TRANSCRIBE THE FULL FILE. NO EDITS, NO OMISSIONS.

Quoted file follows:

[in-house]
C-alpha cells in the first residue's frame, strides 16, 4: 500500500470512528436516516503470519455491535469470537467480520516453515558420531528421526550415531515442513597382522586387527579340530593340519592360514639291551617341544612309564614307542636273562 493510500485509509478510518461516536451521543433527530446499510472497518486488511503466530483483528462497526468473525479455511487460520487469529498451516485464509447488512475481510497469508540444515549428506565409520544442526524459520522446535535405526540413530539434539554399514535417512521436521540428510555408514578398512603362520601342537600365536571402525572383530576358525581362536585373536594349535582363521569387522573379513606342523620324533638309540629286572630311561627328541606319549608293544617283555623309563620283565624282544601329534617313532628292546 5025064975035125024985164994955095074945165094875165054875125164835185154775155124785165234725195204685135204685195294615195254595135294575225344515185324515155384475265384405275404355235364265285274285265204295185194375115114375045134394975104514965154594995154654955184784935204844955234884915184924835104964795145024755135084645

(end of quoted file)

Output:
[in-house]
C-alpha cells in the first residue's frame, strides 16, 4: 500500500470512528436516516503470519455491535469470537467480520516453515558420531528421526550415531515442513597382522586387527579340530593340519592360514639291551617341544612309564614307542636273562 493510500485509509478510518461516536451521543433527530446499510472497518486488511503466530483483528462497526468473525479455511487460520487469529498451516485464509447488512475481510497469508540444515549428506565409520544442526524459520522446535535405526540413530539434539554399514535417512521436521540428510555408514578398512603362520601342537600365536571402525572383530576358525581362536585373536594349535582363521569387522573379513606342523620324533638309540629286572630311561627328541606319549608293544617283555623309563620283565624282544601329534617313532628292546 5025064975035125024985164994955095074945165094875165054875125164835185154775155124785165234725195204685135204685195294615195254595135294575225344515185324515155384475265384405275404355235364265285274285265204295185194375115114375045134394975104514965154594995154654955184784935204844955234884915184924835104964795145024755135084645